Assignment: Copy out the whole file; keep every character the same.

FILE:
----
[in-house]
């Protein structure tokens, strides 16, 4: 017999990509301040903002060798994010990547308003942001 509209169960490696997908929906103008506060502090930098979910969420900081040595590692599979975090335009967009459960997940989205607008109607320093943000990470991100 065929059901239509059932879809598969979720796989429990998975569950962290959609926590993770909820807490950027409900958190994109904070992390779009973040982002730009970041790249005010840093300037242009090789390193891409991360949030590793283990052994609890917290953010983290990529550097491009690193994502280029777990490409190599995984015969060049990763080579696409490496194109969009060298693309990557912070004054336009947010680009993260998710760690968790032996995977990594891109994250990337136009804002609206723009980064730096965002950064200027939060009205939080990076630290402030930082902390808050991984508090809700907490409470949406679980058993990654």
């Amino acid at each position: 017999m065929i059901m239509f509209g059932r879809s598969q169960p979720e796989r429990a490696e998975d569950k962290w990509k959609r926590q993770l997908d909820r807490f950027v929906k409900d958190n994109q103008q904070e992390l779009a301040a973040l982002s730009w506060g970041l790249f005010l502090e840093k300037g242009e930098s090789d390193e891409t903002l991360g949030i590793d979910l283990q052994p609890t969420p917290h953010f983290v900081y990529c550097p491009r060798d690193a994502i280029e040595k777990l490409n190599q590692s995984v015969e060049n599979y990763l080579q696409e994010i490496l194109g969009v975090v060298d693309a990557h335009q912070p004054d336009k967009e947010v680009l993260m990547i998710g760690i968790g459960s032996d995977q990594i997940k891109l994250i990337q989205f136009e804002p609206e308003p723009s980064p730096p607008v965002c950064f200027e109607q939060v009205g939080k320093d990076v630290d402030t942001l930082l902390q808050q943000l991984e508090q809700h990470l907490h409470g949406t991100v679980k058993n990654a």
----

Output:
[in-house]
């Protein structure tokens, strides 16, 4: 017999990509301040903002060798994010990547308003942001 509209169960490696997908929906103008506060502090930098979910969420900081040595590692599979975090335009967009459960997940989205607008109607320093943000990470991100 065929059901239509059932879809598969979720796989429990998975569950962290959609926590993770909820807490950027409900958190994109904070992390779009973040982002730009970041790249005010840093300037242009090789390193891409991360949030590793283990052994609890917290953010983290990529550097491009690193994502280029777990490409190599995984015969060049990763080579696409490496194109969009060298693309990557912070004054336009947010680009993260998710760690968790032996995977990594891109994250990337136009804002609206723009980064730096965002950064200027939060009205939080990076630290402030930082902390808050991984508090809700907490409470949406679980058993990654």
């Amino acid at each position: 017999m065929i059901m239509f509209g059932r879809s598969q169960p979720e796989r429990a490696e998975d569950k962290w990509k959609r926590q993770l997908d909820r807490f950027v929906k409900d958190n994109q103008q904070e992390l779009a301040a973040l982002s730009w506060g970041l790249f005010l502090e840093k300037g242009e930098s090789d390193e891409t903002l991360g949030i590793d979910l283990q052994p609890t969420p917290h953010f983290v900081y990529c550097p491009r060798d690193a994502i280029e040595k777990l490409n190599q590692s995984v015969e060049n599979y990763l080579q696409e994010i490496l194109g969009v975090v060298d693309a990557h335009q912070p004054d336009k967009e947010v680009l993260m990547i998710g760690i968790g459960s032996d995977q990594i997940k891109l994250i990337q989205f136009e804002p609206e308003p723009s980064p730096p607008v965002c950064f200027e109607q939060v009205g939080k320093d990076v630290d402030t942001l930082l902390q808050q943000l991984e508090q809700h990470l907490h409470g949406t991100v679980k058993n990654a």